Business and policy: climate ambitions beyond greenwashing

It is the ambition loop. It involves science-based knowledge, business support and policy action. It is about raising “the bar higher and higher” towards climate targets and backing them with concrete commitments. Sophie Punte tells us all about the link between business action and policy advocacy by the We Mean Business Coalition.

From technological development to net-zero commitments, the role of the private sector for the climate transition is becoming increasingly relevant and appreciated. Nevertheless, businesses need policy support to overcome the barriers they may meet in their path towards sustainability. Sophie Punte, who at COP27 directed the We Mean Business Coalition’s policy engagement strategy, shows how to bridge business climate action with supportive government policy worldwide. Through multiple examples she outlines how the policy and business worlds are feeding each other’s climate ambitions. 

The main goal of the We Mean Business Coalition is to catalyze business and policy action to halve global emissions by 2030 and accelerate an inclusive transition to a net-zero economy. In practical terms, how can companies and governments work together to accelerate climate action and how do you act as a catalyst?

We Mean Business is a coalition of business networks. Seven of them are the founding members: CDP, the World Business Council for Sustainable Development (WBCSD), BSR (Business for Social Responsibility), the Climate Group, the B-Team, Ceres, and CLG (Corporate Leaders Group) Europe. We aggregate business voices on the topic of climate, in particular at the international scale, to influence policy and raise its ambition. More ambitious policies, in turn, will help drive more business action. 

This interaction between ambitious policy and business action is what we call ‘The ambition loop’. It is about making sure that the data and evidence that businesses have in support of what they are doing for the climate reaches policymakers, so that they make more effective policy choices.

For example, thanks to the Science Based Targets initiative, we can inform governments that there are thousands of companies committed to science-based emissions reduction targets. With this information, governments are encouraged to make their NDCs and national targets more ambitious, because they know that companies are going to back and implement these, as they share the same ambition.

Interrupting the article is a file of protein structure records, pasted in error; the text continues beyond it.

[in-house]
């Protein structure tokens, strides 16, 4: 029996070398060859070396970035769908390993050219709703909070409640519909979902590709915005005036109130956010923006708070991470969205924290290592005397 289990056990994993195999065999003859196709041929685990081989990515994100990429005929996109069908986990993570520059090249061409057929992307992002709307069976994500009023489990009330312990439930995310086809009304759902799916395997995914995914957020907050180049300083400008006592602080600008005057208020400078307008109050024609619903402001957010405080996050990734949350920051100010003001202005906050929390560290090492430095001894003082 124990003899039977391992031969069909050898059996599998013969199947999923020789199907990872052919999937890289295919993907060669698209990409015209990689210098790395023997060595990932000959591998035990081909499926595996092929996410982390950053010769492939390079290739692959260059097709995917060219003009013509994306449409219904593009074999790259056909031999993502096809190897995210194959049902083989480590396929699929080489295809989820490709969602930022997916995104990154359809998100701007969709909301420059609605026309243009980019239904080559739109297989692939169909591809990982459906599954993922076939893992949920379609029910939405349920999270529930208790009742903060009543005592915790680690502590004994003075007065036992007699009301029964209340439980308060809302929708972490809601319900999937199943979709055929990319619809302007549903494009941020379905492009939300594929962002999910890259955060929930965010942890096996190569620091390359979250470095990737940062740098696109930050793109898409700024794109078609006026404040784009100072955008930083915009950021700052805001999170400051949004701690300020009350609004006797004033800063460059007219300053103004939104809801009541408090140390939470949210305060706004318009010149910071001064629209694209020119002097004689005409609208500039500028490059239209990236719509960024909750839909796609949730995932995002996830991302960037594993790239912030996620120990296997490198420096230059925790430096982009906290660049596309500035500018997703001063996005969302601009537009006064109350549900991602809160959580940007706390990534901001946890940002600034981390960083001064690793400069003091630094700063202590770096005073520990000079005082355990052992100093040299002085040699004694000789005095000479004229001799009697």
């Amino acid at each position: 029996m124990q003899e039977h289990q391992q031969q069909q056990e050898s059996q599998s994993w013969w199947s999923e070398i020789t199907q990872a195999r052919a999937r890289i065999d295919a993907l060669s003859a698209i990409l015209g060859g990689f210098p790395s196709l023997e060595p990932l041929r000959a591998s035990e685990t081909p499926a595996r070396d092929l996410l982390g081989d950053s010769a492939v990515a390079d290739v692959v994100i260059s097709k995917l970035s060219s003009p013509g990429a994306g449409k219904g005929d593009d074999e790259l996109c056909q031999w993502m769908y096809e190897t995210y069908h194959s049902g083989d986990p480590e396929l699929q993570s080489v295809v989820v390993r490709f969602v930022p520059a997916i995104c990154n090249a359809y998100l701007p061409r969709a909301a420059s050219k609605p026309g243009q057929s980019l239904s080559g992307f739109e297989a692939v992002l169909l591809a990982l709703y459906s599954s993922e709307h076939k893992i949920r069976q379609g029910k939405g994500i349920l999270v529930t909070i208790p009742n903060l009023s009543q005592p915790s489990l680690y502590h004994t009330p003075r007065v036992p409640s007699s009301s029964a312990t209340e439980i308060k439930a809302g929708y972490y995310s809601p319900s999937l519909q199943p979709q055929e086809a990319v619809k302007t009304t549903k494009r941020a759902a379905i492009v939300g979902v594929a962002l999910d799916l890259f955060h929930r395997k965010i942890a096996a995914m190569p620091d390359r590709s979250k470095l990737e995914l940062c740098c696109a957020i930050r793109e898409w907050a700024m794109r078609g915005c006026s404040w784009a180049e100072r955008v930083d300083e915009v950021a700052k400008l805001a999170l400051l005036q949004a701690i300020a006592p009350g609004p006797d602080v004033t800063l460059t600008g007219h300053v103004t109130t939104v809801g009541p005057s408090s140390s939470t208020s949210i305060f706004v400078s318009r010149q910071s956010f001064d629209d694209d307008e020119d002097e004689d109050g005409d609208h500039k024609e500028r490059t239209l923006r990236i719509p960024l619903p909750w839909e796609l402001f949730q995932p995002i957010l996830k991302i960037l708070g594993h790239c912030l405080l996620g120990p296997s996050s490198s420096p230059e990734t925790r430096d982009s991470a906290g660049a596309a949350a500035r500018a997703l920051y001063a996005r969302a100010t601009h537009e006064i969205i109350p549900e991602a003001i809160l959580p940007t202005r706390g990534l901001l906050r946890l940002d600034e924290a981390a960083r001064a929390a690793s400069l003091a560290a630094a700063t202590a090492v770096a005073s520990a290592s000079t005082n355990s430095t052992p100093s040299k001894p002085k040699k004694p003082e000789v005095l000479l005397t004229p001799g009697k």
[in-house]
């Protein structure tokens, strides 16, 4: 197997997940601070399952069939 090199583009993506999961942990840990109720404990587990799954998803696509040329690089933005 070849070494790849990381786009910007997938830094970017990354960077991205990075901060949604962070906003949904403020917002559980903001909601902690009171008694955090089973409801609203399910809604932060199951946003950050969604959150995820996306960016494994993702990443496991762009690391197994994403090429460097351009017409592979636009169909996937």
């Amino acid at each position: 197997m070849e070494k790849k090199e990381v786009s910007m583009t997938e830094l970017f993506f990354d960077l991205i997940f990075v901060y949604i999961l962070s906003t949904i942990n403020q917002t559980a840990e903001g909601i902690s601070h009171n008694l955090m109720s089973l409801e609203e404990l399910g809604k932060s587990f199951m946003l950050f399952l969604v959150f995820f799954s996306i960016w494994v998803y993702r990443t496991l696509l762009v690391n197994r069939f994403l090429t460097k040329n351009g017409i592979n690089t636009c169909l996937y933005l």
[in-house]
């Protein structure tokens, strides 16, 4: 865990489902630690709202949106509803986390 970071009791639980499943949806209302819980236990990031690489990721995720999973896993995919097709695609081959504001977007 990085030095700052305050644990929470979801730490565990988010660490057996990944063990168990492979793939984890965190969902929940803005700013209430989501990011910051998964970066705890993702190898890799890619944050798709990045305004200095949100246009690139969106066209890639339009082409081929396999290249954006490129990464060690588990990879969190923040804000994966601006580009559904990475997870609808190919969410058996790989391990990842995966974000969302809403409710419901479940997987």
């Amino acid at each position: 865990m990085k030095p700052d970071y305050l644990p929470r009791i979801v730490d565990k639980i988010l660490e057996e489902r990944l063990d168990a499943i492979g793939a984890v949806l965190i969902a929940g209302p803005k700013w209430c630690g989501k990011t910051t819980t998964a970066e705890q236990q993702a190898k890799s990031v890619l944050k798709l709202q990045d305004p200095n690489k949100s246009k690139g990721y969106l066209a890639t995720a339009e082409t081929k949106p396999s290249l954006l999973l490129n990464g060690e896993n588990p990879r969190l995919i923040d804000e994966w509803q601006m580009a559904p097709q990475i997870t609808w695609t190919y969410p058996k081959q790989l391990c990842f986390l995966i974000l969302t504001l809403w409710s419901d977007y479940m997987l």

And this can go all the way down to sector level: there might be companies willing to invest in electric vehicles, but they need policy incentives. When European institutions say that, as of 2035, only electric passenger cars will be sold, this creates the policy environment that allows for automotive manufacturers to invest in electric cars. 

Therefore, it’s a constant interaction between policymakers that raise ambition and companies that take more action. And as a result, policymakers are going forth, from an international level all the way down to specific sectors or pieces of legislation.

Is the ambition loop already in action? 

Although it’s already happening, it often remains hidden. Let me give you two examples. In 2021, when the government of the United States was  seeking to increase its  ambition, we managed to get hundreds of companies to sign a letter to President Biden calling him to adopt “the ambitious and attainable target of cutting GHG emissions by at least 50% below 2005 levels by 2030.” And John Kerry on CNN acknowledged the importance of this request from businesses. Therefore, we know for a fact that the business world – together with scientists and others – played a crucial role in President Biden’s decision to commit to halving emissions by 2030.

And the other, probably more concrete example, is the RE100 initiative led by Climate Group in partnership with CDP, a global corporate renewable energy initiative bringing together hundreds of large and ambitious businesses committed to 100% renewable electricity. In Korea, there is a law called the “RE100 regulatory system”. If a policy has the name of your initiative, you know that the ambition loop is working!

There are certainly many opportunities for the private sector players to change and become first-movers  in the green transition. However, are there also threats and barriers for businesses seeking to change?